Despite having passed thirteen years ago, Michael Jackson remains the uncontested King of Pop. In his wake, he has left behind countless perennial hits, game-changing videos, and inspiring live performances.
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Famous since the age of 11, he was a superstar by the 1980s and has continued to be a beloved, if flawed, phenomenon to this day. As one of the 20th century’s most important and enduring entertainers, let’s take a look at 10 of Michael Jackson’s most iconic moments.
1. The Jackson 5
Before he was crowned as the King of Pop in the ’80s, Jackson made waves in the ’70s as the adorable pre-teen frontman of the Motown sensation that was the Jackson 5.
The band of brothers—featuring Jackie, Tito, Jermaine, Michael, and Marlon Jackson—went on to score a handful of enduring hits like “ABC” and “I Want You Back.” They were also among some of the first Black groups to appeal to a racially diverse audience, paving a new path to global stardom.
2. ‘Got To Be There‘
As the Jackson 5 were beginning to fray in the early ’70s, Michael began to pursue a career of his own, releasing his debut album, Got To Be There.
Though the album didn’t seem to compare to the runaway success of the Jackson 5, it was the first taste of the star power the world would eventually get with a solo Michael Jackson.
3. ‘The Wiz‘
The movie-musical The Wiz was pivotal for Jackson’s solo career in 1978. It not only showed his versatility as an artist and kept his post-Motown status as a national entertainer alive, but it also introduced him to Quincy Jones. While Jackson’s career was somewhat floundering without his brothers, Jones turned things around for the singer, taking his music to the next level.
4. ‘Off The Wall‘
The first record Jackson and Jones made together was the anthemic and floor-filling Off The Wall. The critically acclaimed record showcased a versatility of genres—disco, pop, funk, R&B, rock, and even Broadway-Esque ballads.
Two of Jackson’s most recognizable tracks came out of this record—”Don’t Stop ‘Til You Get Enough” and “Rock With You.” Songwriting contributions came from a number of lauded artists, including Paul McCartney, Stevie Wonder, David Foster, Rod Temperton, and more.
There are few music videos as iconic as Jackson’s “Thriller.” At the time of its release, the singer set a new benchmark for blockbuster-Esque visuals, changing the industry as a whole. The video also made history on MTV, breaking down the cable network’s racial barriers and raising the bar for video quality.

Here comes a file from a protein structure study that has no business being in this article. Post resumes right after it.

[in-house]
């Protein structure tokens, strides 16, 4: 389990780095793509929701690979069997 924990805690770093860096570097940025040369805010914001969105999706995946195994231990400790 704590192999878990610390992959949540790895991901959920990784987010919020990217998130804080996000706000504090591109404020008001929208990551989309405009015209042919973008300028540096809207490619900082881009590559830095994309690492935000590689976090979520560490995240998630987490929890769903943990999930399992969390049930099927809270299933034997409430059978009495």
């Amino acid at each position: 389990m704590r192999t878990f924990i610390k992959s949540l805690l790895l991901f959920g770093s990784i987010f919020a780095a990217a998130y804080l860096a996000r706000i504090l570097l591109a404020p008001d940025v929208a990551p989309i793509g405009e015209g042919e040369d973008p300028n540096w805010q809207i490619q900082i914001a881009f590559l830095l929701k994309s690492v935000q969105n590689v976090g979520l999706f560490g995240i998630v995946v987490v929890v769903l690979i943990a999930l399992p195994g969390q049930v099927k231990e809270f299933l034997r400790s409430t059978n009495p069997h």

From the outfit to the shoulder-shrug dance move—everything about “Thriller” is cemented into the annals of video history.
6. Debuting the Moonwalk
Jackson is known for many things—incomparable vocals, anthemic songs, and unique music videos. But arguably his most significant attribute is the moonwalk.
Jackson first debuted the move while performing on the TV Special Motown 25: Yesterday, Today, Forever. Nearing the end of his 1982 hit “Billie Jean,” Jackson seemed to float on air as he shuffled backward while the roar from the crowd rose to new heights.
Bad was Jackson’s 7th studio album and also the final collaboration between Jackson and Jones. Adopting an edgier look and taking infusing more rock into his sound, the album was a notable evolution for the singer.
The themes on the album also took a deeper turn: media bias, paranoia, racial profiling, romance, self-improvement, and world peace. The title track told the story of a boy who tried to escape poverty by attending private school but was ultimately murdered when he returned home.
8. U.S.A for Africa
Jackson co-wrote one of the best-selling physical singles of all time in 1985 with “We Are the World” alongside Lionel Richie. The charity single, recorded by a supergroup of top names, went on to sell in excess of 20 million copies.
Jackson’s older sister, La Toya, recounted, “I’d go into the room while they were writing and it would be very quiet, which is odd since Michael’s usually very cheery when he works. It was very emotional for them.”
9. The Super Bowl XXVII halftime show
Jackon’s Super Bowl halftime performance has long been considered one of the best in history. It wasn’t until he took the stage that the NFL started to bill big names to draw in a crowd. Before the halftime shows took on a much smaller production, Jackson and his top hits changed the game forever.
Not to mention very few artists could pause for minutes at a time on stage and still keep the excitement of the crowd—talk about iconic.
Years after his death in 2009, Jackson’s estate released a posthumous record titled Xscape. The tracks were recorded from 1983 to 2001 and continued Jackson’s run of No. 1 hits.
Giving fans a final taste of Jackson’s star power, songs like “Love Never Felt So Good” with Justin Timberlake and “A Place with No Name” have stood up tall against any of Jackson’s releases while he was alive.
(PRNewsFoto/Authentic Brands Group) / The Estate of Michael Jackson